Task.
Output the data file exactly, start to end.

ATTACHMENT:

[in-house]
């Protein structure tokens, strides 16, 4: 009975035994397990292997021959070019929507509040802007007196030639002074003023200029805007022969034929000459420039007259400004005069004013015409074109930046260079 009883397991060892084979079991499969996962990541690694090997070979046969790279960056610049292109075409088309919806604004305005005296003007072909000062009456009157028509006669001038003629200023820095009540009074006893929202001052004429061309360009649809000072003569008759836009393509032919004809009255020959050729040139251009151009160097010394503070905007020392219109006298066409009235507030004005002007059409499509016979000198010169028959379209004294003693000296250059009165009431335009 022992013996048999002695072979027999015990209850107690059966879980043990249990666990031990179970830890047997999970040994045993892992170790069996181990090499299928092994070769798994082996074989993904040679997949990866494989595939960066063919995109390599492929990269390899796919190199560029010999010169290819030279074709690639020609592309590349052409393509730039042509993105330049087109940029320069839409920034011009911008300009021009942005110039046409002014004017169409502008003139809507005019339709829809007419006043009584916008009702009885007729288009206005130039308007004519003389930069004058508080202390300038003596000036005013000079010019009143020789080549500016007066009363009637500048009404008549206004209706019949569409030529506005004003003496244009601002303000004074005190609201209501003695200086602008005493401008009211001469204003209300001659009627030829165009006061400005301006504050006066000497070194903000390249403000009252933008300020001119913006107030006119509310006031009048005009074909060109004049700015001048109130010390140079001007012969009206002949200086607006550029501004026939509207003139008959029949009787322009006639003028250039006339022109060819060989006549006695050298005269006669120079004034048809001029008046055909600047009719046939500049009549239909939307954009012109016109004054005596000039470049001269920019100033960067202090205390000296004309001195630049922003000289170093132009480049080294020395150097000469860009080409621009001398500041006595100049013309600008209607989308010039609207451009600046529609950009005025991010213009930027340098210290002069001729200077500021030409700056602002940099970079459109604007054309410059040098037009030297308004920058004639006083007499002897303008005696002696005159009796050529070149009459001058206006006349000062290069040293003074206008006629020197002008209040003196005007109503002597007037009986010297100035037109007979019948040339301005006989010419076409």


[in-house]
């Protein structure tokens, strides 16, 4: 009975035994397990292997021959070019929507509040802007007196030639002074003023200029805007022969034929000459420039007259400004005069004013015409074109930046260079 009883397991060892084979079991499969996962990541690694090997070979046969790279960056610049292109075409088309919806604004305005005296003007072909000062009456009157028509006669001038003629200023820095009540009074006893929202001052004429061309360009649809000072003569008759836009393509032919004809009255020959050729040139251009151009160097010394503070905007020392219109006298066409009235507030004005002007059409499509016979000198010169028959379209004294003693000296250059009165009431335009 022992013996048999002695072979027999015990209850107690059966879980043990249990666990031990179970830890047997999970040994045993892992170790069996181990090499299928092994070769798994082996074989993904040679997949990866494989595939960066063919995109390599492929990269390899796919190199560029010999010169290819030279074709690639020609592309590349052409393509730039042509993105330049087109940029320069839409920034011009911008300009021009942005110039046409002014004017169409502008003139809507005019339709829809007419006043009584916008009702009885007729288009206005130039308007004519003389930069004058508080202390300038003596000036005013000079010019009143020789080549500016007066009363009637500048009404008549206004209706019949569409030529506005004003003496244009601002303000004074005190609201209501003695200086602008005493401008009211001469204003209300001659009627030829165009006061400005301006504050006066000497070194903000390249403000009252933008300020001119913006107030006119509310006031009048005009074909060109004049700015001048109130010390140079001007012969009206002949200086607006550029501004026939509207003139008959029949009787322009006639003028250039006339022109060819060989006549006695050298005269006669120079004034048809001029008046055909600047009719046939500049009549239909939307954009012109016109004054005596000039470049001269920019100033960067202090205390000296004309001195630049922003000289170093132009480049080294020395150097000469860009080409621009001398500041006595100049013309600008209607989308010039609207451009600046529609950009005025991010213009930027340098210290002069001729200077500021030409700056602002940099970079459109604007054309410059040098037009030297308004920058004639006083007499002897303008005696002696005159009796050529070149009459001058206006006349000062290069040293003074206008006629020197002008209040003196005007109503002597007037009986010297100035037109007979019948040339301005006989010419076409």